ISSUE 18, July 2006
Archbishop Fisher: A Godly man and a Brother
Travel: The train takes the strain
Quarterly Communication: Annual Investiture speech by the Grand Master and Speech of the Pro Grand Master and Report of the Board of General Purposes
Supreme Grand Chapter: Speech by the First Grand Principal and Report of the Committee of General Purposes Grand Lodge of New York: Speech by the Pro Grand Master
   Specialist Lodges: Keeping their eyes on the ball
Education: Planning ahead for the Chair and Events and New premises for Masonic research
Royal Opera House: A right Royal occasion
Royal opening: Beamish Museum
Digital records: Saving our past for the future
Library & Museum: The hall in the garden
Queen's Birthday: Masons played a prominent part
International: A Mason and the Foreign Legion
Masonic Charities: Grand Charity and NMSF and RMBI and RMTGB
Letters, Book reviews, Gardening

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Grahame Elliott – takes over from Raymond Lye

   After more than a decade of service as President of the Grand Charity, Raymond Lye has retired. At a meeting to mark the event, Lord Northampton paid tribute to the Past-President’s seemingly tireless efforts to educate members on the work of the Grand Charity, to encourage applications for Masonic Relief Grants from Freemasons in financial need and to develop valuable closer working relationships between the central Masonic Charities.
    The newly appointed President of the Grand Charity is Grahame Elliott, a Past Assistant Provincial Grand Master and Past Treasurer of East Lancashire Province. He is also Chairman of East Lancashire Masonic Trust and has served as a member of the Council of the Grand Charity since 2003.

Congratulations on your appointment. Would you like to tell us a little bit about your background?
    After qualifying as a Chartered Accountant in 1963, I worked for five years in the Manchester office of one of the international firms, before establishing my own practice. As a result, I was able to devote an above average amount of time to working with the community and charities.
    During the last 20 years, I have had the opportunity to become more involved in Masonic matters and, with the 2004 Provincial Festival, in the charitable activities of my own Province and the Grand Charity.
    Throughout this time my family, particularly my wife and our three adult children, have lovingly supported me. Over ten years ago, I retired from the practice to continue my non-executive directorships and community work.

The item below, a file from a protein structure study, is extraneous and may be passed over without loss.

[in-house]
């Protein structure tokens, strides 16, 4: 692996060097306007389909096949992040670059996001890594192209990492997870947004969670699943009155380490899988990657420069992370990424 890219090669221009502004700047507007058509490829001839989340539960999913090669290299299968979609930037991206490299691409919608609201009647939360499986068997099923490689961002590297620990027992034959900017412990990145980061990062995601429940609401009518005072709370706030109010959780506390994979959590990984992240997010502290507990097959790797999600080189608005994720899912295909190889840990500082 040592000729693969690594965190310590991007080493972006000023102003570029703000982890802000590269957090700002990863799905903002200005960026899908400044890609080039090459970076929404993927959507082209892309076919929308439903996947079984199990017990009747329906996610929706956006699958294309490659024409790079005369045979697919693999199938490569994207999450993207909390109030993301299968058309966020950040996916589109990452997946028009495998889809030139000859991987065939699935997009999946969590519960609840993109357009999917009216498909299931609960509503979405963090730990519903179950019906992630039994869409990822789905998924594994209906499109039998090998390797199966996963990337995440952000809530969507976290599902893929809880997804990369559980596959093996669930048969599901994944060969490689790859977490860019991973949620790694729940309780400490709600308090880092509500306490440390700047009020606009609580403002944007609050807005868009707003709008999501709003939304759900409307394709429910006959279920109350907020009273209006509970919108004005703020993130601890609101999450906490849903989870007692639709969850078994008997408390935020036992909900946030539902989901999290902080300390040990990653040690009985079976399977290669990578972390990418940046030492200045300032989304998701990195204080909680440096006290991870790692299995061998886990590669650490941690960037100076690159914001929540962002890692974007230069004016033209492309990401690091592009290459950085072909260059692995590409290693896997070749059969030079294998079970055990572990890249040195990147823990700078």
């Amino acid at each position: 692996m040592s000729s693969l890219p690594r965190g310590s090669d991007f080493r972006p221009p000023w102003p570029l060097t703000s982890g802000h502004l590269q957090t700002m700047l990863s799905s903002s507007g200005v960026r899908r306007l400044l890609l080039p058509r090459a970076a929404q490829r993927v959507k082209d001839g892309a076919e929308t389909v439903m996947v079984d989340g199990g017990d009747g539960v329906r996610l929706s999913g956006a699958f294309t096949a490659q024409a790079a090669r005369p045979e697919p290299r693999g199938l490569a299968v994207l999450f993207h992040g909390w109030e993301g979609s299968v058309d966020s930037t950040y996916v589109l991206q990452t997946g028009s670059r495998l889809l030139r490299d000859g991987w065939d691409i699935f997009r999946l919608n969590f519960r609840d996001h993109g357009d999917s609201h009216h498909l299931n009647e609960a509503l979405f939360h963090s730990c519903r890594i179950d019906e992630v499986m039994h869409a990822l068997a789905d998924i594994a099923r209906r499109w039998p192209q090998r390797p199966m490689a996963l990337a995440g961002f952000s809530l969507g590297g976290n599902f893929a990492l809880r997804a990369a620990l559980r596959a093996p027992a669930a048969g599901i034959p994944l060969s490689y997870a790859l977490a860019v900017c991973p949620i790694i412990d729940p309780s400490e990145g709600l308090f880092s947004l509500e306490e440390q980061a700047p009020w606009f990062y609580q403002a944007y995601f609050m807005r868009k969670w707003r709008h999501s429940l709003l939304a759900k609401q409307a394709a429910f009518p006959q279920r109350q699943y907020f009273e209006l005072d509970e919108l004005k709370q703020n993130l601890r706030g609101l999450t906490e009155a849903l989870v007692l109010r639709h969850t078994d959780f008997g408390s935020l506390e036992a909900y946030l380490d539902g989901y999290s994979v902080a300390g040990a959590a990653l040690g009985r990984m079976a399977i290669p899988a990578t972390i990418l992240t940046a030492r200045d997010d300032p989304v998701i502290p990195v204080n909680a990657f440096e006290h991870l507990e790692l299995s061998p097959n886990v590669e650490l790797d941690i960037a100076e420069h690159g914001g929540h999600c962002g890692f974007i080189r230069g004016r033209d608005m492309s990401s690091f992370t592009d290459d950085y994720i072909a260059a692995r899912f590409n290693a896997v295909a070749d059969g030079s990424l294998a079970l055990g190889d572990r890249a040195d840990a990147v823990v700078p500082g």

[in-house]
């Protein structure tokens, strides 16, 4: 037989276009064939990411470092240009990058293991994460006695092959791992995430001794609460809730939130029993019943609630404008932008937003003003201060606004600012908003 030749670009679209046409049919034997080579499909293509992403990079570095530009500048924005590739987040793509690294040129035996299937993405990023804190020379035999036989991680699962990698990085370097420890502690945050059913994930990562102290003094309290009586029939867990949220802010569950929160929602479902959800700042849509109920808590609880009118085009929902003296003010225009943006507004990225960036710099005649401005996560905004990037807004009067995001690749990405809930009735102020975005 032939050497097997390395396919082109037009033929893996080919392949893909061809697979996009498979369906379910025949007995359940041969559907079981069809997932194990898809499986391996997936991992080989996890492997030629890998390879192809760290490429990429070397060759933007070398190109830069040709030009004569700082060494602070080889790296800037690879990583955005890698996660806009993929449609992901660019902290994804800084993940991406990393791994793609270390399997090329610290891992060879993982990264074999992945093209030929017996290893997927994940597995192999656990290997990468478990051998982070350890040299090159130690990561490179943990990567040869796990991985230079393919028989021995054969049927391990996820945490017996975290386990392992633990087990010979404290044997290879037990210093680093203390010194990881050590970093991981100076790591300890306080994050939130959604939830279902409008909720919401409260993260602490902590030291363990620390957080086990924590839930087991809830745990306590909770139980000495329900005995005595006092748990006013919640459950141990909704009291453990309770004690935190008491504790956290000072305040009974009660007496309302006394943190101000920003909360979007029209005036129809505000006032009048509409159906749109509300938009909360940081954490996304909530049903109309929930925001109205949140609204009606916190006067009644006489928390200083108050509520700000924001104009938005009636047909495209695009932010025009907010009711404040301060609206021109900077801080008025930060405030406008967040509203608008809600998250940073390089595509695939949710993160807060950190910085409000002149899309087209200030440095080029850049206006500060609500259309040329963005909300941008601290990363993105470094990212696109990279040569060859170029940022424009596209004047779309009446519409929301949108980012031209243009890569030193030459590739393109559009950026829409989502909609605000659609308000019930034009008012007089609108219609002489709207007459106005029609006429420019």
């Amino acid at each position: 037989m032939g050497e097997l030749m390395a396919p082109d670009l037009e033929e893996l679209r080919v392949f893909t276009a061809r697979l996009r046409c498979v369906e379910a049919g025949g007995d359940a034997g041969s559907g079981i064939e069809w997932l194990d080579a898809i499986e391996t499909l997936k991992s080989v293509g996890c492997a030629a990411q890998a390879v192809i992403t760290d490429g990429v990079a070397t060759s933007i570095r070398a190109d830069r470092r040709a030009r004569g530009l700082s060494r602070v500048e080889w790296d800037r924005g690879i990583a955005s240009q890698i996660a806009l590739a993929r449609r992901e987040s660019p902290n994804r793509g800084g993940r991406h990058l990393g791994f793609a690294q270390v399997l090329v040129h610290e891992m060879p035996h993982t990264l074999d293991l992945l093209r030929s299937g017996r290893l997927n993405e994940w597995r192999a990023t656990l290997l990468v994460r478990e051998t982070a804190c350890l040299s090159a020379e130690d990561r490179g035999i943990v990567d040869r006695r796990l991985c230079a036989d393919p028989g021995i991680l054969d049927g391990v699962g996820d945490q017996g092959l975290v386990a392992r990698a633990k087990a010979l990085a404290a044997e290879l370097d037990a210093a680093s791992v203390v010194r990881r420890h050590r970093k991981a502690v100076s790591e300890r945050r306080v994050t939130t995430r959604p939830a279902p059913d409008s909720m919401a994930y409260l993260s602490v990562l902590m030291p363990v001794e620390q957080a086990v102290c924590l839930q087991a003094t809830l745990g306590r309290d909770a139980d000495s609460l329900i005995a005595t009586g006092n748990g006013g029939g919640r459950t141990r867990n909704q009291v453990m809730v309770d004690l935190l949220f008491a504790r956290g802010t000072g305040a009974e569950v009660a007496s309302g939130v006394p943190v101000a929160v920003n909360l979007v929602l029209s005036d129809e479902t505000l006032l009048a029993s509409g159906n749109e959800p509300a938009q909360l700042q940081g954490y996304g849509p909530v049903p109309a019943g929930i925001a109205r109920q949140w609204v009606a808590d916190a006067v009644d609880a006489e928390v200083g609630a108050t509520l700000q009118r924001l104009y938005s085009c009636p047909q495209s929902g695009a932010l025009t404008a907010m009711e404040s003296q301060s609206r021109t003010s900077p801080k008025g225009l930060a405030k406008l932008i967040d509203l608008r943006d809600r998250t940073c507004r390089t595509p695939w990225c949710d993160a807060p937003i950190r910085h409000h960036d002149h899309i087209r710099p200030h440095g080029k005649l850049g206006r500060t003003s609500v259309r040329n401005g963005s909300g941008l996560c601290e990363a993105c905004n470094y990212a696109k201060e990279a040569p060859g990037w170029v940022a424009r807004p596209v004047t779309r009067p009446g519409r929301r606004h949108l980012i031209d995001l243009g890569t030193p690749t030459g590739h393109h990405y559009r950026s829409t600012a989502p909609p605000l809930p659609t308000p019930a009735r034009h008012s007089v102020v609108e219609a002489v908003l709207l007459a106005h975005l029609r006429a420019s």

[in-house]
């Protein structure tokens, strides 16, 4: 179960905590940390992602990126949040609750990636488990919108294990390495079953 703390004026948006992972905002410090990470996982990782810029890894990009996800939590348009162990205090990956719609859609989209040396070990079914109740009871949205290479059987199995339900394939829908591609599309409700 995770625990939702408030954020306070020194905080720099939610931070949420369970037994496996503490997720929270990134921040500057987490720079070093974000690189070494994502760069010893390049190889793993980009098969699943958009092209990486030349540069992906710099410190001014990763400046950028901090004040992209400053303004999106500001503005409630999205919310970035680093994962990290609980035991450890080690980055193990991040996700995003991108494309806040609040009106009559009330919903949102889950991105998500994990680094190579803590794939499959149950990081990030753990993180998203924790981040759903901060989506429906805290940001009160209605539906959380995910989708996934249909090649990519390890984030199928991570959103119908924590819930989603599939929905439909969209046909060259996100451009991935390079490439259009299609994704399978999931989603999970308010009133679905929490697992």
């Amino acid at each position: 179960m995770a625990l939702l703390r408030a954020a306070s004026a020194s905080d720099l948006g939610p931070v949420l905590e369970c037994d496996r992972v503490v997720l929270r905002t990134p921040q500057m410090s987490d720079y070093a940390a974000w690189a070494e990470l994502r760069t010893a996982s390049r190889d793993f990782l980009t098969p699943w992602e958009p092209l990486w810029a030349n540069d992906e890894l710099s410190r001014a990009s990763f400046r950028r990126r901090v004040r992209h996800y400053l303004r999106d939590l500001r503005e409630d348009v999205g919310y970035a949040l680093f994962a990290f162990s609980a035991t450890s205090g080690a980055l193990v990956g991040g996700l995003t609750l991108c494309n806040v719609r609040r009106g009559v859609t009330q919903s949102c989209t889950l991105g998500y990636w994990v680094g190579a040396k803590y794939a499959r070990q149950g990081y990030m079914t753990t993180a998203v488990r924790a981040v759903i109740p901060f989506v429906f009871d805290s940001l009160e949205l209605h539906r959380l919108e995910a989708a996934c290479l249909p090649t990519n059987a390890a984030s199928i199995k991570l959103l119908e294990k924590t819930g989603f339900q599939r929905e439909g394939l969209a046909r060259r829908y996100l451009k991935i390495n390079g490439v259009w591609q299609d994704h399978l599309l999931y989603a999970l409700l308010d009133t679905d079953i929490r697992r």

What experiences will you bring to the role of President of the Grand Charity?
    Charities and the legislation governing them are experiencing considerable change and the Grand Charity must be in the forefront of this. I hope my entrepreneurial experiences, which have helped other charitable organisations, will enable me to help facilitate the changes that are already underway at the Grand Charity, as well as in Masonry in general.

What do you hope to help the Grand Charity to achieve?
    It is 25 years since the Grand Charity was established, an event we marked at the recent General Meeting of the Grand Charity held in London. During this time the Grand Charity has delivered support to many thousands of individuals and hundreds of non-Masonic charities.
    A lack of awareness persists amongst the general public and the media, in particular, of support given to the wider community and we must work together to overcome the veil of mystery that surrounds the charitable giving of Freemasonry.
    I am fortunate that Raymond Lye will continue to serve as a member of the Council of the Grand Charity and will be supporting me as I work to build on his achievements. Since joining the Council of the Grand Charity, I have been amazed at the high level of involvement of every member of the Council, each bringing his differing and considerable talents to the active decision taking process.
    My personal aim will be to endeavour to continue the work of my predecessors, maintaining the Grand Charity’s high standards of operations and capitalising on the skills of the Charity’s staff and volunteers.
    I will continue to work towards the closer harmony of the four central Masonic Charities, an activity already encouraged by my fellow Presidents, and to communicate to the Craft the enormous achievements of their Central Charities of which they should be more aware and justifiably proud.

Emergency grant builds reputation of Grand Charity
    In May, the President of the Grand Charity approved an emergency grant of £25,000 to help the victims of the Indonesia earthquake. In the days following the quake, which killed thousands and injured many more, the donation to the Red Cross helped to deliver emergency aid, including food, tents and medical care.
    The generous grant underlined the Grand Charity’s reputation for responding to the needs of people worldwide who have seen their homes and livelihoods devastated by natural disasters and other catastrophic events.

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